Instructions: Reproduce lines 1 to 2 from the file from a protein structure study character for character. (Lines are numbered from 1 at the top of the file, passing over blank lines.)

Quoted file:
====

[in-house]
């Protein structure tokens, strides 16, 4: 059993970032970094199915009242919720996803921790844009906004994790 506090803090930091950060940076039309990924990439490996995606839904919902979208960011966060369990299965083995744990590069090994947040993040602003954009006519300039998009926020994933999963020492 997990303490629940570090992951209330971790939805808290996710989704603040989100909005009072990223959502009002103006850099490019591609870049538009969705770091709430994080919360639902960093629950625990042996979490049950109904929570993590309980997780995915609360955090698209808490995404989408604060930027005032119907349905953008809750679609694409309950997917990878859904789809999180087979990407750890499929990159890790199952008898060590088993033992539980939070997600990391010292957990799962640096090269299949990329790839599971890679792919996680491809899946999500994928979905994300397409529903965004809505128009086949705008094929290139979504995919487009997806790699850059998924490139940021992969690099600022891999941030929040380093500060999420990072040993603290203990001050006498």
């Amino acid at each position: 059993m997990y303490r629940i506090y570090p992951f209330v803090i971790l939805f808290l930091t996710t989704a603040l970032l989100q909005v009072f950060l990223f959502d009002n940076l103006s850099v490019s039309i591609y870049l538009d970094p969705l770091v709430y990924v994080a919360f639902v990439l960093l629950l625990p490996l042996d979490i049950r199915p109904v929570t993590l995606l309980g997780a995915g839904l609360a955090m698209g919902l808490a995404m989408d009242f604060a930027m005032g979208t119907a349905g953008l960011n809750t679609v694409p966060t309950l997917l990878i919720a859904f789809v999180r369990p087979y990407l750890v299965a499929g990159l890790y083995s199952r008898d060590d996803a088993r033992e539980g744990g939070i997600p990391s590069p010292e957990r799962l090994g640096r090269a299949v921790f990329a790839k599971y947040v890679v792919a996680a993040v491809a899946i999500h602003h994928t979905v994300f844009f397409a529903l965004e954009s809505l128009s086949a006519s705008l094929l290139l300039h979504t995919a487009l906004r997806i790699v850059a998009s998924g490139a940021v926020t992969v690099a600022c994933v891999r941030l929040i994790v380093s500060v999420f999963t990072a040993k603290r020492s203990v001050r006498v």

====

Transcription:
[in-house]
């Protein structure tokens, strides 16, 4: 059993970032970094199915009242919720996803921790844009906004994790 506090803090930091950060940076039309990924990439490996995606839904919902979208960011966060369990299965083995744990590069090994947040993040602003954009006519300039998009926020994933999963020492 997990303490629940570090992951209330971790939805808290996710989704603040989100909005009072990223959502009002103006850099490019591609870049538009969705770091709430994080919360639902960093629950625990042996979490049950109904929570993590309980997780995915609360955090698209808490995404989408604060930027005032119907349905953008809750679609694409309950997917990878859904789809999180087979990407750890499929990159890790199952008898060590088993033992539980939070997600990391010292957990799962640096090269299949990329790839599971890679792919996680491809899946999500994928979905994300397409529903965004809505128009086949705008094929290139979504995919487009997806790699850059998924490139940021992969690099600022891999941030929040380093500060999420990072040993603290203990001050006498």